WYOU donates tapes of LGBT show to Memorial Library
The University of Wisconsin–Madison’s Memorial Library will accept a gift of 800 videotapes from WYOU Community Television during a reception on Friday, Nov. 13.
The tapes capture nearly 20 years of the late David Runyon’s groundbreaking LGBT (lesbian, gay, bisexual and transgender) show “Nothing to Hide.”
Runyon, a leader in the Madison LGBT community, created, produced and hosted “Nothing to Hide” from 1981 until his death in 2001, making it the longest running LGBT television show in the world in its time. The show ran during prime time on WYOU, which still airs reruns at 8 p.m. on Mondays.
WYOU volunteers and community representatives will carry the 25 boxes of tapes to the library in a procession across Capitol Square and along State Street.
They will be met at 5 p.m. by Memorial Library friends and staff and four prominent community speakers, including U.S. Rep. Tammy Baldwin, state Rep. Spencer Black, UW–Madison General Library System director Ken Frazier and political activist and one-time WYOU board chair Richard Russell.
Speeches begin at 5:25 p.m. when officials of WYOU and the Memorial Library sign the gift agreement, making the collection the largest LGBT cable access video archive of its kind in a public repository in the nation. Local LGBT advocacy center, Outreach, will also donate the 50 tapes in their possession.
The library has agreed to preserve and digitize all of the original tapes to give access to scholars, students and community members.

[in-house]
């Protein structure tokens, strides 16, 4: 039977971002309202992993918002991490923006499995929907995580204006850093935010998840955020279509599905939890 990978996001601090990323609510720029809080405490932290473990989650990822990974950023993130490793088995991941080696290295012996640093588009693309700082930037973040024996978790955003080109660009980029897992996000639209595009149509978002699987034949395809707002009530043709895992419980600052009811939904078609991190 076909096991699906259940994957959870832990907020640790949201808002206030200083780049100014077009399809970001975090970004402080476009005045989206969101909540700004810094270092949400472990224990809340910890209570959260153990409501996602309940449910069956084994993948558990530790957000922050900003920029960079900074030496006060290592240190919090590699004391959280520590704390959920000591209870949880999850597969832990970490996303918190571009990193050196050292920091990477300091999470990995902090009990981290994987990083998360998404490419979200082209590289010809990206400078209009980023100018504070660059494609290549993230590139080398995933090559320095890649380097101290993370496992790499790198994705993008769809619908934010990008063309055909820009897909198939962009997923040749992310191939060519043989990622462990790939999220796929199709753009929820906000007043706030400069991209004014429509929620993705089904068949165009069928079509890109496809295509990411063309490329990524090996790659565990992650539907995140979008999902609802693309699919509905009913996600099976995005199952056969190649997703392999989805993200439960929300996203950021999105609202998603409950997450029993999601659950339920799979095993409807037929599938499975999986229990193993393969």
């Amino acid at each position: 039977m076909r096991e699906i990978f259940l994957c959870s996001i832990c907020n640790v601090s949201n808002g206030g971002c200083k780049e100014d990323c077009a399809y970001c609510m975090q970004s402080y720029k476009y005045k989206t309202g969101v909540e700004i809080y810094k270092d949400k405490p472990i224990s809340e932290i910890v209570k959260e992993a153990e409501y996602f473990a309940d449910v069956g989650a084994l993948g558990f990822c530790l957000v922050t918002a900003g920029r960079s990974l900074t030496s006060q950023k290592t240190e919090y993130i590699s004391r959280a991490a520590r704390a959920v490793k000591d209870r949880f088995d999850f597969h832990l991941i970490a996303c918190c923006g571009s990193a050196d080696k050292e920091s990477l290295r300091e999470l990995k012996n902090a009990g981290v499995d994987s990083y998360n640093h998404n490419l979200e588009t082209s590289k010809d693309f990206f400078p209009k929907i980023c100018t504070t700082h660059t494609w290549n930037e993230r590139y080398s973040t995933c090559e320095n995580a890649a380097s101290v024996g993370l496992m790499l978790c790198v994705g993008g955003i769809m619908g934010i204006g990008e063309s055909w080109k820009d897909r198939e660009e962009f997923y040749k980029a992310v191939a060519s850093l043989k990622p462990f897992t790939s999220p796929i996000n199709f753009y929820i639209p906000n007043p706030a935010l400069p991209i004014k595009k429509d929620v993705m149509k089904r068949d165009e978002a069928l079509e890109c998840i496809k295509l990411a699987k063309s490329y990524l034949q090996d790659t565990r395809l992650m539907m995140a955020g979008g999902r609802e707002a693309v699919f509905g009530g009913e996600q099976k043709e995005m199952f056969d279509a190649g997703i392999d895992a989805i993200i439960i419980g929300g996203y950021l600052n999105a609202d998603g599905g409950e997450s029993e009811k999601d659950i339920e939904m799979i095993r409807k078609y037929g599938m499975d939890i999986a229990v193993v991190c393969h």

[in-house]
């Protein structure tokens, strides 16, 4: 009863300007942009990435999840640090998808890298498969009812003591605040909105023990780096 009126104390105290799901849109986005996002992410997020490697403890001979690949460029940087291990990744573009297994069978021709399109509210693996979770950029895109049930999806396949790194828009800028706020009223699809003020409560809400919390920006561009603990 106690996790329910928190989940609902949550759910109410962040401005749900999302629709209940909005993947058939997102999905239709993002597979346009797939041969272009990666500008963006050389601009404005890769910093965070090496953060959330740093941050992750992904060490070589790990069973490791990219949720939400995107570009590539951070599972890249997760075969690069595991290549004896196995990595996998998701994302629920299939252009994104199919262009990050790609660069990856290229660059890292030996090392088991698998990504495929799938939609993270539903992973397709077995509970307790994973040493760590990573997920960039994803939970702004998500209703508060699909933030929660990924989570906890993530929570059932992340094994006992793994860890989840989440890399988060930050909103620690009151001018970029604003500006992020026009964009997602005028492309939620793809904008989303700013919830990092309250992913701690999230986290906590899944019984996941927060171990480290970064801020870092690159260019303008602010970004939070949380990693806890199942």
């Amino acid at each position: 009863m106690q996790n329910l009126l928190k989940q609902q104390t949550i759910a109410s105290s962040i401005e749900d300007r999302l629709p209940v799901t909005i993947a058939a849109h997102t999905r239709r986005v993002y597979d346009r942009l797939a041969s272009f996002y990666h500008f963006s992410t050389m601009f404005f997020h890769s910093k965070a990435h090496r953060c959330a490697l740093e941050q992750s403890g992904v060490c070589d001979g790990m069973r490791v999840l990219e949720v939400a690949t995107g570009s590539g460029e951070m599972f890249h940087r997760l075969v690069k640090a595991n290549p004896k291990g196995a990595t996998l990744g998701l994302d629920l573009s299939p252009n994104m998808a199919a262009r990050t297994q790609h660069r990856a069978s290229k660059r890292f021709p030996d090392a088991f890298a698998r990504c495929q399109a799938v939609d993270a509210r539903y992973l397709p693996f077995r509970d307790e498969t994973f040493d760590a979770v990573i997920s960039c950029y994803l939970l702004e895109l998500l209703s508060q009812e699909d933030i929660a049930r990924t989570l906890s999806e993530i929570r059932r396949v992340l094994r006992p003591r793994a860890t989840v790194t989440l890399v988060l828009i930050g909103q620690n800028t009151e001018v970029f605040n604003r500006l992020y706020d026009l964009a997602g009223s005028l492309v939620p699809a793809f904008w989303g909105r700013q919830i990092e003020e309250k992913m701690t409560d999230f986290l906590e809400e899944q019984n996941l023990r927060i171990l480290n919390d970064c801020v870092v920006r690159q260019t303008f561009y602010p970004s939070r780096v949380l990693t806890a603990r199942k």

“It’s very important for this collection to be preserved and made accessible to students and scholars,” says Frazier. “This area wasn’t well covered in the time this work was being created in our midst in our community, and there weren’t systematic efforts to preserve this record at the time. This is a great opportunity to add to a collection that’s becoming a strength for UW–Madison libraries.”
WYOU will also prepare DVD highlights of “Nothing to Hide.” The event is free and open to the public.
“Nothing to Hide” features panel discussions, local LGBT events, speeches and interviews with both local and national LGBT leaders. Social critics and political leaders such as Toni Morrison, Howard Zinn, Noam Chomsky, Jesse Jackson and Gaylord Nelson also appear on the show.
“What is most remarkable, I think, is the number of national figures or people who came to have national influence that turned up on the program,” Frazier says.
Often, “Nothing to Hide” features the only interviews with prominent Wisconsin LGBT figures and coverage of groundbreaking speeches and events that otherwise weren’t documented.
“For one thing it did bring together people who were leaders in the community, and that was extremely important,” Frazier says. “It was also a matter of being one of the few available public outlets for mass communication for the gay and lesbian community at the time.”